Cobalt in the aquatic environment

Here, we have taken the aquatic environment to include freshwater systems such as lakes, streams and rivers and salt water or marine systems including estuaries and oceans.

What concentration of cobalt is found in natural waters?

As cobalt is naturally occurring and a widely dispersed element, all natural waters contain trace concentrations of this element, sometimes called “background”, i.e. the naturally occurring concentration present in waters due to geologic rather than anthropogenic influence. This “background” concentration varies widely around the world and can even vary within the same water body. Concentrations of cobalt in water can change depending on flow conditions (Neal et al. 1996).

The concentrations of cobalt in water changes due to varying flow conditions.

Variations can be due to water quality characteristics such as acidity or alkalinity (pH), temperature, and salinity, as well as the plants and animals present and the composition of the sediments. For example, if manganese or iron oxide is present in the sediment, it can attract and adsorb almost all of the cobalt out of the water column and onto the mineral grains within the sediment (Dong et al. 2007). As a result, “nodules” form naturally in some areas of the ocean. One day cobalt may be recovered or extracted from these sediments as an alternative to terrestrial mining (i.e. mining on land).

The concentrations of cobalt found in oceans are low, between 0.002μg/L in north central Pacific Ocean and 0.39μg/L in Indian Ocean (Nagpal 2004). According to the Forum of European Geological Surveys (FOREGS) database, the average dissolved background concentration of cobalt in EU surface waters is 0.33μg/L, with a median value of 0.16μg/L (min: 0.01μg/L, max: 15.7μg/L). In North America, the average dissolved cobalt concentration in surface waters is 0.79μg/L and the median is 0.50μg/L (min: 0.02μg/L, max: 53.2μg/L) (Parametrix 2009). Local aquatic organisms are typically adapted to background range concentrations of cobalt. It should also be remembered that cobalt, in the form of vitamin B12, is regarded as essential to most forms of biological life.

How does cobalt enter the aquatic environment?

Cobalt can enter the aquatic environment from a number of sources, both natural and anthropogenic. Natural sources include volcanic emissions, the weathering of rocks by the action of water, and decomposition of plant waste. Human releases of cobalt into the aquatic environment are very limited and include: Cobalt mining and processing activities, the production of alloys and chemicals, sewage effluents, urban run-off and agricultural run-off (Nagpal 2004; Kim et al. 2006).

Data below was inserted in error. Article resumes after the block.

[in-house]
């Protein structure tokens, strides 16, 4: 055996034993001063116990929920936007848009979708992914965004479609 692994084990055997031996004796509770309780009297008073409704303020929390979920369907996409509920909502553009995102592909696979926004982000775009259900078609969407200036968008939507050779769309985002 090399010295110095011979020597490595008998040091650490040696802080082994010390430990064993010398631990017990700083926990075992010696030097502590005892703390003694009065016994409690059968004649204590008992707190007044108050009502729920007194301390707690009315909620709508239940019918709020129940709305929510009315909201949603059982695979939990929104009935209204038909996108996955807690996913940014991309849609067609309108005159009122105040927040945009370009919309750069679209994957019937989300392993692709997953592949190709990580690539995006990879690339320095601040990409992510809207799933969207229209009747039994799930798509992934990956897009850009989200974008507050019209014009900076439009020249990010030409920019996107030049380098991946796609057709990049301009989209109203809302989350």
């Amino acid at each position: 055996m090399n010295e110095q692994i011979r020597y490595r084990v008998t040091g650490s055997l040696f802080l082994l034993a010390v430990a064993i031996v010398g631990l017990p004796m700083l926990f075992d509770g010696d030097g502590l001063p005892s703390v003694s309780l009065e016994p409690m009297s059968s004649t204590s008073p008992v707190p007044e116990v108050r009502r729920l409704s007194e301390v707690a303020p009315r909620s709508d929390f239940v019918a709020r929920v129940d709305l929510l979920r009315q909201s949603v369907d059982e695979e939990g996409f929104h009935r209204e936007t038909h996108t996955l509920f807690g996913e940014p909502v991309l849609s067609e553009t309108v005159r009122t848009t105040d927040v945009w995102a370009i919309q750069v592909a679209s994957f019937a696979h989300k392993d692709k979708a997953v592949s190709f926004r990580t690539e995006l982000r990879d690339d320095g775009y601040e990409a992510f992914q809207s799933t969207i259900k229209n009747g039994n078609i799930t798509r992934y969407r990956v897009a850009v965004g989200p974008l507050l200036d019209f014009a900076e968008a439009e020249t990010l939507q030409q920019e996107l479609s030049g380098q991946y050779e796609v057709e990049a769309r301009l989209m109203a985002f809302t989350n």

New Zealand Volcano Crater
Cobalt enters the aquatic environment from various sources including volcanic emissions

Sediment, the ultimate repository for waterborne cobalt

Factors affecting the speciation and fate of cobalt in water, soil and sediment include organic ligands such as humic acids, anions, pH, and redox potential (Kim et al. 2006). Cobalt, regardless of its source, i.e. natural or anthropogenic, has the same transport pathways within the aquatic environment. Once in the water column, the principal pathway involves binding of cobalt to suspended solids, and with time these particles settle to the bottom of the water body and become part of the bed sediments (Nagpal 2004). Depending on the depositional environment, cobalt may remain on the sea/lake floor, become buried under further deposition or be transported into an ocean where it will be deposited as sediment, potentially permanently. This is a natural geological process which, millions of years ago, created some of the ore bodies that are mined today. Some cobalt, however, will remain in the water column (i.e. the water above the sediment). Cobalt, if it is in the form of vitamin B12, is utilised by fauna in the environment. If this low level of cobalt in water was unavailable, a number of the aquatic organisms in these waters would show signs of vitamin B12 deficiency such as not achieving optimal growth or development.

References and further reading

Dong D, Liu L, Hua X, Lu Y. 2007. Comparison of lead, cadmium, copper and cobalt adsorption onto metal oxides and organic materials in natural surface coatings. Microchem J. 85, 270-275.
FOREGS. Forum of European Geological Surveys. Available at:
Kim JH, Gibb JH, Howe PD. 2006. Concise International Chemical Assessment Document 69. Geneva: World Health Organization.
Nagpal NA. 2004. Water Quality Guideline for Cobalt. Technical Report. British Columbia: Water Protection Section: Water, Air and Climate Change Branch; Ministry of Water, Land and Air Protection.
Neal C, Smith CJ, Jeffery HA, Jarvie HP, Robson AJ. 1996. Trace element concentrations in the major rivers entering the Humber estuary, NE England. J Hydrol 182, 37 – 64.
Parametrix. 2009. Cobalt Concentrations in Drinking, Ground, and Surface Waters of the United States and Canada. Prepared by Parametrix, Albany, Oregon. July 2009. CI study 50.


This summary is intended to provide general information about the topic under consideration. It does not constitute a complete or comprehensive analysis, and reflects the state of knowledge and information at the time of its preparation. This summary should not be relied upon to treat or address health, environmental, or other conditions.